This website has been a long time coming… we’ve got a lot of data and experiences to share on winterkilled cover crops (especially radish) and no-till planting of early spring vegetables. Please check back often as we sort through it and make it presentable.
Most of the research that will be presented here has been conducted in Maryland, but we’re trying things in New England this year, too. In Maine, we planted forage radish on three different planting dates. The purpose of multiple planting dates was to get more information on the necessary fall planting date to achieve complete weed suppression in spring. In Maryland, this date is approximately the first week of September, and we imagine it is earlier in Maine.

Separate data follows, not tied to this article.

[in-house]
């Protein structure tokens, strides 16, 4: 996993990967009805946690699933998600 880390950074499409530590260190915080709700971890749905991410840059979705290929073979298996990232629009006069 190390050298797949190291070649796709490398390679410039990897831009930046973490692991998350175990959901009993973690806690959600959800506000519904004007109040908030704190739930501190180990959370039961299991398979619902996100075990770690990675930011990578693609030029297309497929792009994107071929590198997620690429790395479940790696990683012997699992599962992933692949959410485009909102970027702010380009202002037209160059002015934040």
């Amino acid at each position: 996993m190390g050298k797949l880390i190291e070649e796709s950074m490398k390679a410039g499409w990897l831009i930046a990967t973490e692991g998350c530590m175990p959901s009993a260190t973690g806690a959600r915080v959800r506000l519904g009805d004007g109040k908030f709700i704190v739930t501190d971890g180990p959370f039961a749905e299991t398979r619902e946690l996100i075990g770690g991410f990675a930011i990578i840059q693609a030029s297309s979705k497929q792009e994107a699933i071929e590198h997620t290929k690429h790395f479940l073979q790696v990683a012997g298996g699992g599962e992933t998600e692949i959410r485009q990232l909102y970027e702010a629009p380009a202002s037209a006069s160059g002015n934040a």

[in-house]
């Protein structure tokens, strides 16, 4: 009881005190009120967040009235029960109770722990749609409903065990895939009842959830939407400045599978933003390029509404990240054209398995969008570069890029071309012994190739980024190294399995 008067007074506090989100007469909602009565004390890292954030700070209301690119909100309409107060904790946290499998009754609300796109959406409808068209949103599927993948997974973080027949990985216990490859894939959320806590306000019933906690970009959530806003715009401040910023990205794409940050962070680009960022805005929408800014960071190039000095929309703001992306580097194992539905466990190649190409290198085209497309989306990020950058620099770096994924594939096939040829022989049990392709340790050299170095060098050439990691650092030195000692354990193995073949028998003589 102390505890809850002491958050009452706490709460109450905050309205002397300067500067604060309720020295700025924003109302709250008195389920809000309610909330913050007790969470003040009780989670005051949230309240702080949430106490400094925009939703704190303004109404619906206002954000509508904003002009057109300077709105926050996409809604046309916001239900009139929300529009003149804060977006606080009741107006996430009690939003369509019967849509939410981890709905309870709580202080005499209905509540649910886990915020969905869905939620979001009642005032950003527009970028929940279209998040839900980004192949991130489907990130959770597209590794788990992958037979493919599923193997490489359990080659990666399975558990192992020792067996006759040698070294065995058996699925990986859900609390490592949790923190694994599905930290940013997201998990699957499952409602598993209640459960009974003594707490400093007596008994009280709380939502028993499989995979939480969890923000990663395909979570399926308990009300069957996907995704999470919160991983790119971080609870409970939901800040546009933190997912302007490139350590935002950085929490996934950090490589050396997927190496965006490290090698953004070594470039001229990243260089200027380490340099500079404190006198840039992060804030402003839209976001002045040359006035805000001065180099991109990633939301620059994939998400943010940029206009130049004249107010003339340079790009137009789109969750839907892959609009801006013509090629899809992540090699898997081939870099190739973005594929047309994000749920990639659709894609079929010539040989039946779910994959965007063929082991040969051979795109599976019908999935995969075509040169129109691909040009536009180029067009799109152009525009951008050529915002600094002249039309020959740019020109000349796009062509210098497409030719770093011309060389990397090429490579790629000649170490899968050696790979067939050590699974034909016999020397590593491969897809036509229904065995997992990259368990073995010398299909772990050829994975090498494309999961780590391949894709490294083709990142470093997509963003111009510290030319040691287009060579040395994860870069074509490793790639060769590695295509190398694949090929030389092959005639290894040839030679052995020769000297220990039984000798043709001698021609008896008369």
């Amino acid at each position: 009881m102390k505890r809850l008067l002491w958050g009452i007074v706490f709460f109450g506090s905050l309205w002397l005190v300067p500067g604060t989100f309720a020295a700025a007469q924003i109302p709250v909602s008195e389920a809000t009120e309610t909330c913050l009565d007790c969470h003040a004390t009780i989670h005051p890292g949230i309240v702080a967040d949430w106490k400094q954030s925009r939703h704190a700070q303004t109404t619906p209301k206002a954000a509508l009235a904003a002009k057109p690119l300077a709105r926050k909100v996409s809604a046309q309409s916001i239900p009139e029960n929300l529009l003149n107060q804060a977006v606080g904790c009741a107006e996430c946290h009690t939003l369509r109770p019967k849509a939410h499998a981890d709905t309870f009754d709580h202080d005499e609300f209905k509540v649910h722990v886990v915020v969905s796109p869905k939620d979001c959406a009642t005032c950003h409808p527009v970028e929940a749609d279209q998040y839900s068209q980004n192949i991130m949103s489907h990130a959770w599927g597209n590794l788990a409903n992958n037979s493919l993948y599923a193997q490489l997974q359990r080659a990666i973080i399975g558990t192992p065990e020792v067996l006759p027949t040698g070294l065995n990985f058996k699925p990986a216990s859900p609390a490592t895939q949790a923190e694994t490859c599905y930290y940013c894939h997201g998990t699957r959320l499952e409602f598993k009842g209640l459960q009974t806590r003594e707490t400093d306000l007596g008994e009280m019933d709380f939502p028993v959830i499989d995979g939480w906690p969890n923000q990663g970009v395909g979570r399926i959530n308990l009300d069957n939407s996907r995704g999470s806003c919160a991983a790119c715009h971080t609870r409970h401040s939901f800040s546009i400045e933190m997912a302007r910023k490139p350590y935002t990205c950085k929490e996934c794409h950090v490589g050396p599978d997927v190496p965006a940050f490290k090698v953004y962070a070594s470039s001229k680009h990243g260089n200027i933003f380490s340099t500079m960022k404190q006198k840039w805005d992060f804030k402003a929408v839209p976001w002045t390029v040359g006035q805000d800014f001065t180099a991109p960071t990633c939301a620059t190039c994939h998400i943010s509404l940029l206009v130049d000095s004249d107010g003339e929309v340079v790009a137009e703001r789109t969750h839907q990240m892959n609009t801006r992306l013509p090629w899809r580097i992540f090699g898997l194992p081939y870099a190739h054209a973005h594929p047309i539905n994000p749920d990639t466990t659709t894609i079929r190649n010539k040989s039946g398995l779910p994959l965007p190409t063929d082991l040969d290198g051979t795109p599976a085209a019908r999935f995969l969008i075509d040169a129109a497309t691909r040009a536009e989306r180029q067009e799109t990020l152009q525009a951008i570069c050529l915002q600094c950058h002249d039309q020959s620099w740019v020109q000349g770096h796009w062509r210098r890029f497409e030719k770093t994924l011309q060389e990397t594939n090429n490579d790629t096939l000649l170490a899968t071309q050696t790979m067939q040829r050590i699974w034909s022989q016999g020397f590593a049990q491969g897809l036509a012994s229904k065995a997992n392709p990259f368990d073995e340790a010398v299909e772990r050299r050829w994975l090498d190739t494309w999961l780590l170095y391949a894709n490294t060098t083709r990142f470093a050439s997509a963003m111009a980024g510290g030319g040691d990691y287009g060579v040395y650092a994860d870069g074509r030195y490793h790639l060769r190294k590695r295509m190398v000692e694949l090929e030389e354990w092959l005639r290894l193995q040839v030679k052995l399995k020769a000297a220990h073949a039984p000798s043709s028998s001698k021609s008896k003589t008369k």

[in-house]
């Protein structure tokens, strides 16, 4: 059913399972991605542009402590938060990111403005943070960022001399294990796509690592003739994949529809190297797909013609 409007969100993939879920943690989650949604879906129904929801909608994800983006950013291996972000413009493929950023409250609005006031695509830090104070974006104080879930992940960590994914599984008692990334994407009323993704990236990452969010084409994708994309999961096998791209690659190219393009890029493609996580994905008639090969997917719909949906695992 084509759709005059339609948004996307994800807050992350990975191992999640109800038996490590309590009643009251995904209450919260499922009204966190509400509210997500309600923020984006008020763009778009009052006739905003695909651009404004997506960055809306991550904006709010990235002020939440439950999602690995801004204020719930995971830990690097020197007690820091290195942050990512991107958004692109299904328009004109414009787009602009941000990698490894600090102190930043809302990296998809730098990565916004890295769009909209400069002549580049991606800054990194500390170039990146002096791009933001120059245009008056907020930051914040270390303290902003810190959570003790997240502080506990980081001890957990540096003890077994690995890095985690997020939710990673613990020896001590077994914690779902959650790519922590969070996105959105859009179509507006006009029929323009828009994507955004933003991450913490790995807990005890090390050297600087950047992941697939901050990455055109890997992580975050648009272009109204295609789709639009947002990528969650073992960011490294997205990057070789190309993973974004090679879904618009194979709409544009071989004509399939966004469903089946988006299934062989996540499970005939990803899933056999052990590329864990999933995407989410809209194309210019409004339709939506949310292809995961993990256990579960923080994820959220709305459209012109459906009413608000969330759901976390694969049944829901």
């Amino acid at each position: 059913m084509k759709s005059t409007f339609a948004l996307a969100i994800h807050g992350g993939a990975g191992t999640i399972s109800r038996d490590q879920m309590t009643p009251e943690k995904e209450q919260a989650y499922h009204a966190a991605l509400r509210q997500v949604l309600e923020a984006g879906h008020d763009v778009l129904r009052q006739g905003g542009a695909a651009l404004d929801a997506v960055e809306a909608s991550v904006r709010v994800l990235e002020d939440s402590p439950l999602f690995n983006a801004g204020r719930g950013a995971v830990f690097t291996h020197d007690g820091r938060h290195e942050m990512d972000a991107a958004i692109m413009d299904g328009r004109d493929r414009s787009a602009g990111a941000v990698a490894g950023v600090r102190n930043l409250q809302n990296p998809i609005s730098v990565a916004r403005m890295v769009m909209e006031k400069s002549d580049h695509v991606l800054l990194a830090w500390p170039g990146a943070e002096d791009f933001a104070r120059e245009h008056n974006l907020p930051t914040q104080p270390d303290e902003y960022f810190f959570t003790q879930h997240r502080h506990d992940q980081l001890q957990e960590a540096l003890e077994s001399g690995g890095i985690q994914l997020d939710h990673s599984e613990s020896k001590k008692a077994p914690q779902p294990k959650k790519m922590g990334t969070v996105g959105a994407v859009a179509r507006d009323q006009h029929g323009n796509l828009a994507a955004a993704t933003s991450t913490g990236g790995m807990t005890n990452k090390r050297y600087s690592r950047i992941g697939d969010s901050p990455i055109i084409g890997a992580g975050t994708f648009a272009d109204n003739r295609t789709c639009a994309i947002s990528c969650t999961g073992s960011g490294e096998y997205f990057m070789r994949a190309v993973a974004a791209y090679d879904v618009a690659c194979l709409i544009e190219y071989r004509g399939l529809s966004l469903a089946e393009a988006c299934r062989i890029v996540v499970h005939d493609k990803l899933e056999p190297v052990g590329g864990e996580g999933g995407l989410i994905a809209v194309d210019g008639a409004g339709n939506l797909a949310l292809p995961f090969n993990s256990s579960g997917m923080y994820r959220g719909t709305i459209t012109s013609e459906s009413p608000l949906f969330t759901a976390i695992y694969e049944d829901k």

Unlike Maryland, there was never any doubt that radish would winterkill in Maine. When the weather got cold, a phenomenon was quite apparent in the field: smaller radishes require colder temperatures to winterkill.
This is discussed by Steve Groff and his daughter Lauren, no-till farmers and proprietors of Tillage Radish, in two short videos:
The implications of this are different depending on where you are and what you’re trying to do. If you’re somewhere on the edge of winterkilling range for radishes, this provides all the more reason to plant early, grow big radishes, and make sure they get knocked out by the winter weather.